Stranded

ALL the rain over the last few days has reminded me of the “Historic Nashville Flood” in 2010, and of mine and Husband’s overnight journey in attempt to get home. After reminiscing with Husband, I’ve decided to share this memory. Enjoy.

A little over three years ago, Husband and I were living in Nashville and I was teaching at a magnet school in Smyrna, TN. I taught first grade, but I also coached an 8th grade extra-curricular drama club with my good friend/co-worker. It was the first year for the drama club so we were beyond determined for it to be a successful year. One tactic was to force our drama students to practice every Saturday for six weeks before our final production. Don’t feel bad for them, I am positive it was much harder for us to be there on Saturday morning than it was for them.

A couple Saturdays before our big production it was storming, like big time storming. About an hour into rehearsal parents started showing up to pick up their kids early. They told us it was “really coming down” and there were flood warnings. Eventually everyone left except me, Husband, my friend Marsha, her Husband and another teacher who was there helping us with mics and sound. We all rolled our eyes at the dramatic parents and began cleaning up the stage area. As I pulled props into a storage closet I was shocked to see water streaming down the walls… I guess it was pouring a little heavier than normal. However, I still didn’t think much of it and we all planned to have lunch together before heading home.

Once in our cars we heard constant reports that certain streets were flooding and other roads were shutting down. We all decided to skip lunch and head home, mostly because we assumed traffic would be bad. The drive from the school to our apartment in Nashville was normally only 20 minutes. This day, it took us 20 minutes to get about two miles down the interstate which was then at standstill traffic.

The beginning of our drive
The beginning of our drive

We took a side road that would take us home, and ended up driving for over half an hour, stuck in more traffic and then told the road we would need to cross was covered in water. At this point, we’d seen some flooded yards, nothing too bad and we were laughing at how ridiculously long it was taking us to get home. We decided to head back to Interstate and just wait in traffic…

flooded yard

Thirty minutes later the radio announced that the Interstate was closed and traffic would not be moving, like ever. We decided to pull over at the nearest exit, park and make a plan. We actually parked in a hotel parking lot, but it was still early, the rain was slowing down and Belle was at home by herself. Walking home seemed like the best option. After all, we were only 9 miles away.

Starting our 9 mile walk on the dead interstate
Starting our 9 mile walk on the dead interstate

It was so eery and silly to be walking down a deserted interstate. We joked that we were in Zombieland, did cartwheels, skipped, sang and called our parents to let them know about whereabouts (just in case we didn’t make it home).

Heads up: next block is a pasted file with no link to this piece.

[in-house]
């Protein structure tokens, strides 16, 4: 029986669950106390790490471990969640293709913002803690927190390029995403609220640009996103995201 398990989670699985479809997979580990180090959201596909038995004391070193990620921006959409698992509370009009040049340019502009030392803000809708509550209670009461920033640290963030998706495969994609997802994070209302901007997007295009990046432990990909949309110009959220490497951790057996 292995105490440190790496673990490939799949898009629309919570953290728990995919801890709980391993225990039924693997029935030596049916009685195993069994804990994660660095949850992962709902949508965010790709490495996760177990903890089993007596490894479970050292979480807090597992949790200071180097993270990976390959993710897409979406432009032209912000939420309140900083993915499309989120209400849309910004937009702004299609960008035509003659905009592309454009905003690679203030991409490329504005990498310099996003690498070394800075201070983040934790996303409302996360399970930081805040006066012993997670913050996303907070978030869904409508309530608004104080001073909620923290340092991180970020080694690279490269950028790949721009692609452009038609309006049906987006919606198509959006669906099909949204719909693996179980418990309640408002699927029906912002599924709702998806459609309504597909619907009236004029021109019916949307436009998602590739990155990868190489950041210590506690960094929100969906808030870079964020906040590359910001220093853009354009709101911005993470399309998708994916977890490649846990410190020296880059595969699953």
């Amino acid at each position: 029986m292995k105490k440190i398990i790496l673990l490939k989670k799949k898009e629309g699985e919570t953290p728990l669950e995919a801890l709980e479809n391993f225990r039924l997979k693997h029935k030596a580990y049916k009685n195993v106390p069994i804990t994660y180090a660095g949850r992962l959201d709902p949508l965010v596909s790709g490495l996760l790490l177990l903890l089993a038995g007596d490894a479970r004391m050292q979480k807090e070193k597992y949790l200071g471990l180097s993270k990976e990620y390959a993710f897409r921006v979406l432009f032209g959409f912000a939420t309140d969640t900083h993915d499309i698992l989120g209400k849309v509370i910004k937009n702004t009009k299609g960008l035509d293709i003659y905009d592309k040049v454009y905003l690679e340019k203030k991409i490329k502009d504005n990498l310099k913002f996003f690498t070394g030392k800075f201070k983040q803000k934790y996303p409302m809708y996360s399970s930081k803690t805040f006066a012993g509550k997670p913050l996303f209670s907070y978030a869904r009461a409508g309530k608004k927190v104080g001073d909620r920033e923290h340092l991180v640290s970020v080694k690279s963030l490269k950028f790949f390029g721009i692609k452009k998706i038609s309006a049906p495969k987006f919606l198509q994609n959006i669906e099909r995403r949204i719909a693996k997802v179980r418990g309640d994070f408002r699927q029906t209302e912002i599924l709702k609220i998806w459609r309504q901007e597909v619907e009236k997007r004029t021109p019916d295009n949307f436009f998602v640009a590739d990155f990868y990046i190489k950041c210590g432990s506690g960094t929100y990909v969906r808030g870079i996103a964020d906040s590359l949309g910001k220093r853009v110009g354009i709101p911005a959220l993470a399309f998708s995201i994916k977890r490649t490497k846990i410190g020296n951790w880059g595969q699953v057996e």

skipping dejected

After hours of walking we made it to our street (Hallelujah!) We were soaked to the bone, but still laughing at the whole situation. Then…we saw it. A mile before our apartment the road was completely under water. I started getting concerned, but Husband assured me it was just a little water, nothing we couldn’t walk through. As we got to the water’s edge we were met by a couple of police officers and locals watching the water from the river flow over the street. Already knowing the answer I asked the officer what the chances were of getting past the water. He responded with “Well the last person who tried walking across drowned and the water isn’t getting any lower”.

flooded bridge

My can-do attitude was shot. I was tired, wet, cold, worried about Belle and wanting to be home. I just looked at Husband and began crying. The sun was going down and there was not enough time to walk back to our car. Husband’s parents had attempted to drive from the other side of town to pick us up and ended up stranded themselves, and our phones were both on their last leg. The only reasonable option left was to walk a half-mile back up the street to the Super 8 Motel. Eww.

Seconds before the tears started
Seconds before the tears started

Thank GOD there was a Mexican restaurant next door. I ordered the biggest Margarita on the menu and miraculously the entire situation became humorous again.

We slept naked that night so our clothes could dry on the window unit in our motel room. The next morning we were relieved to discover that the water over our road had gone down. Yay! Of course, the second we began walking the last mile home the bottom fell out and it rained harder than ever. As we walked blindly down the side of the road an SUV pulled up next to us, asked where we were headed and offered us a lift.

I felt terrible getting into this very kind strangers’ car sopping wet, but I still jumped in before they could barely get the question out.

Luckily, we made it home safely, Belle was thrilled to see us and our apartment was perfectly in tact. We were MUCH more fortunate than many others in Nashville. Looking back on this little adventure today, I tried to come up with a “lesson learned”, but I think Husband and I are still too stubborn and optimistic to take heed when we hear bad weather is coming. However, next time I think I’ll suggest staying at the hotel we park next to as opposed to walking 9 miles to the next one.

Cheers!

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